Household expenditure has increased over the years. What’s its impact on health?

A year-long survey's findings illustrate how spending on various elements plays a crucial role in shaping a person's healthy lifestyle.

BySumit Jha

Published Feb 26, 2024 | 8:00 AMUpdatedFeb 26, 2024 | 3:22 PM

Household expenditure has increased over the years. What’s its impact on health?

The Union Ministry of Statistics and Programme Implementation on Saturday, 24 February, released the findings of the Household Consumption Expenditure Survey (HCES), which was conducted from August 2022 to July 2023.

This release marked a decade since the last report, shedding light on individuals’ spending patterns.

Particularly noteworthy are the revelations about health expenditures, illustrating how spending on various elements plays a crucial role in shaping a person’s healthy lifestyle.

The National Sample Survey Office (NSSO) under the Ministry of Statistics and Programme Implementation conducted the survey on household consumption expenditure, which aims to generate estimates of household Monthly Per Capita Consumption Expenditure (MPCE) and its distribution separately for the rural and urban sectors of the country, for states and Union Territories (UTs), and for different socio-economic groups.

In the country, out of ₹100, rural households spend ₹46.38 on food items and ₹53.62 on non-food items. Meanwhile, urban households spend ₹39.17 on food items while ₹60.83 on non-food items.

In 1999-2000, the spending pattern in rural households reflected a division of 59.40 percent on food and 40.60 percent on non-food items, while urban households allocated 48.06 percent to food and 51.94 percent to non-food items.

According to the HCES, a significant shift has occurred over time, with both rural and urban areas witnessing a notable transition from food to non-food expenditures.

This shift has introduced another dimension — a surge in expenditure on beverages and non-processed food.

In 1999-2000, rural residents allocated a mere 4.19 percent of their total expenditure to beverages and processed food, a figure that escalated to 9.62 percent in 2022-23.

In urban settings, the corresponding increase has been from 6.35 percent to 10.64 percent over the same period.

This uptick in spending on beverages and processed food, which encompasses purchased cooked meals, is causing alarms to go off among healthcare professionals and experts. They view it as an alarming trend, indicative of a shift towards an unhealthy lifestyle among the population.

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Expenditure on non-food items

Rural MPCE over the years. (MOSPI)

The observed trend indicates a notable shift towards an increase in spending on non-food items.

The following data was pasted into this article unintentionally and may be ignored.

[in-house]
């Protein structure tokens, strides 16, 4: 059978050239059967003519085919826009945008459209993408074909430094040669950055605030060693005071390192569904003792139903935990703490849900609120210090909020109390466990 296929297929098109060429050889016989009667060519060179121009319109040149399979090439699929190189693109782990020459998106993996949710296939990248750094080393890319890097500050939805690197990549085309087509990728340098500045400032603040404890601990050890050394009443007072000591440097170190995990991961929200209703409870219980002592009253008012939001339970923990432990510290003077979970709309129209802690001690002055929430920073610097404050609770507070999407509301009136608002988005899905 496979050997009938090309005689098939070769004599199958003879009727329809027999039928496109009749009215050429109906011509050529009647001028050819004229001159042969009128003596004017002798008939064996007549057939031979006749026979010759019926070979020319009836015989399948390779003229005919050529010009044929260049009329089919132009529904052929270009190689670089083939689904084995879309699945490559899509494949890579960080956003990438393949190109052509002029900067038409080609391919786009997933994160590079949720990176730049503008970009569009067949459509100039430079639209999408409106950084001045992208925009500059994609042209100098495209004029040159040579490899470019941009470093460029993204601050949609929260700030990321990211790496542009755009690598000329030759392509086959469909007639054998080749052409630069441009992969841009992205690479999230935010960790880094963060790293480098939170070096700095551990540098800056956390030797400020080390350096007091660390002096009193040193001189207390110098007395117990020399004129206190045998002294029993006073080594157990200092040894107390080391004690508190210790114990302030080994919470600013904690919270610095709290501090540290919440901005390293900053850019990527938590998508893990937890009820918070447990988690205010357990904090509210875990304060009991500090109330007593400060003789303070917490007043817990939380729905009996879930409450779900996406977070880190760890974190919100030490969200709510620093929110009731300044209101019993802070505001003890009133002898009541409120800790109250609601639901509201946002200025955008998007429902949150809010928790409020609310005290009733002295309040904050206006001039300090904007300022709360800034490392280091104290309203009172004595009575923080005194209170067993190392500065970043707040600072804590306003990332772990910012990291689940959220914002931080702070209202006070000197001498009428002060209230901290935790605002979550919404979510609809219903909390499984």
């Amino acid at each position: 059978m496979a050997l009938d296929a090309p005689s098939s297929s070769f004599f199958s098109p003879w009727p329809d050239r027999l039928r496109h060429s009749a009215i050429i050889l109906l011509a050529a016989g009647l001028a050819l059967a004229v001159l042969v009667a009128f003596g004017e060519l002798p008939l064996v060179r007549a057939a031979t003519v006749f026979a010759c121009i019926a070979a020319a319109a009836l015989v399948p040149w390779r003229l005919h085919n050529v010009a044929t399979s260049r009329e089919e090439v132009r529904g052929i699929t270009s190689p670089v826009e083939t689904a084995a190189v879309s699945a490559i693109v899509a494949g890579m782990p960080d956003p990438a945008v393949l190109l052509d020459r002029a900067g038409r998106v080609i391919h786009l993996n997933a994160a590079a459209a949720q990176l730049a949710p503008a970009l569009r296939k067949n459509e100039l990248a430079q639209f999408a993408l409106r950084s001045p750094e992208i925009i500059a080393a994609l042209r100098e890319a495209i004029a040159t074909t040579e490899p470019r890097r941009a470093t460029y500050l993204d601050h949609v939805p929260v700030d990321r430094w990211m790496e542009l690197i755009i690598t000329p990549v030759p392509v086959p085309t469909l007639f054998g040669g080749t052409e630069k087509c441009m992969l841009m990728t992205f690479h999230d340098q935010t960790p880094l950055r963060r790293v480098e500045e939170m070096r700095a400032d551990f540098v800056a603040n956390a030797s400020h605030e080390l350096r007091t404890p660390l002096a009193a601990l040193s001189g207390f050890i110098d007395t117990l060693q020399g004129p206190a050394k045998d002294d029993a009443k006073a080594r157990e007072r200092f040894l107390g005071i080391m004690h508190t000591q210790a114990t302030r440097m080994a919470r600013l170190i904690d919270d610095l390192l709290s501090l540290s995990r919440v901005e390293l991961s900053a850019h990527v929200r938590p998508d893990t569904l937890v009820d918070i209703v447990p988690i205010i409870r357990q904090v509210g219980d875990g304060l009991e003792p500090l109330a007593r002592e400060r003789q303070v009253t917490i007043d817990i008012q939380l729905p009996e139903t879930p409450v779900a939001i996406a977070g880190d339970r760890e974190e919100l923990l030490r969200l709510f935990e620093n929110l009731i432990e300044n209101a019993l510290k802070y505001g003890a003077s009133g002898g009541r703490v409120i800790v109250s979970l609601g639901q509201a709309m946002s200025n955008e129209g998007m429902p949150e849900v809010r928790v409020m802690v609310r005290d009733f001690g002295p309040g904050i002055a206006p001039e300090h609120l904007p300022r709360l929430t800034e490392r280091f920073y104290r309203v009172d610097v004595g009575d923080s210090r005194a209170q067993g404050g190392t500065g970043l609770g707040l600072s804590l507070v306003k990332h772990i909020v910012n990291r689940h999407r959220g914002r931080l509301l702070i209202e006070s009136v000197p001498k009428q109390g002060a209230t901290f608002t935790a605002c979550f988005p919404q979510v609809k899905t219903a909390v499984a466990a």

“Interestingly, within the realm of food items, the healthier options seem to be decreasing, while there is a significant rise in the consumption of beverages and processed foods, nearly tripling over the span of 23 years from 1999-00 to 2023,” Indian Medical Association Telangana unit spokesperson Dr Kiran Madala told South First.

“In 2000, healthier food options constituted 52 percent of the bought food, but this has now declined to almost 34 percent. This signifies a substantial decrease in people opting for healthier food choices,” he added.

In terms of expenditure, nearly every second rupee in 2000 was spent on healthier food options, but this has reduced significantly to one-third. Consequently, out of a total expenditure of ₹3, only ₹1 is now allocated to healthier food choices.

He pointed out that the connection between changing consumptive behaviour and health expenses, it’s plausible that alterations in food habits may be influencing health costs.

The expenditure on medical hospitalisation in rural areas, in 1999-2000 was 1.37 percent, which witnessed an increase to 2.36 percent in 2022-23.

For medical non-hospitalisation, the expenditure was 4.72 percent in 1999-2000, which saw a slight uptick to 4.77 percent in 2022-23.

In urban areas, medical hospitalisation expenditure stood at 1.44 percent in 1999-2000, which rose to 1.91 percent in 2022-23. Medical non-hospitalisation expenditure in 1999-2000 was 3.62 percent, but increased to 4 percent in 2022-23.

“This is particularly evident when analysing non-hospitalisation costs, such as outpatient (OP) services. Non-hospitalisation costs, which cover expenses for treatments on an outpatient basis, seem to be on the rise, possibly indicating an increase in lifestyle-related diseases that can be addressed through OP services,” said Madala.

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Food expenditure

Urban MPCE over the years. (MOSPI)

Senior interventional cardiologist and Pulse Heart Centre Managing Director Dr SS Mukharjee Madivada pointed out that there was a noticeable trend of increased spending on processed foods and beverages among people nowadays, posing a definite risk to their health.

“People are spending approximately 45-46 percent on food items, leaving the rest for non-food expenditures. Within the 45 percent dedicated to food expenditures, at least 10 percent is allocated to processed foods. It is crucial to understand this breakdown, revealing a high level of consumption that has notably increased over the past decade,” Madivada told South First.

“The percentage-wise surge in processed food consumption suggests not only its increased availability but also its enhanced accessibility,” he added.

He said that this surge in processed food consumption was linked to the alarming rise in non-communicable diseases (NCDs), as indicated by recent surveys.

Notably, diabetes has surged by almost 30 percent from before to after the Covid-19 pandemic, emphasising the concerning growth in NCDs.

The correlation between this increase and the rise in fast food and beverage consumption was evident.

“This phenomenon is particularly noteworthy in rural areas, where the consumption of fast food is unexpectedly high. Despite initial assumptions that rural consumption might be lower than consumption in urban areas, the report reveals that rural consumption of fast food is nearly on par with urban areas,” noted Madivada.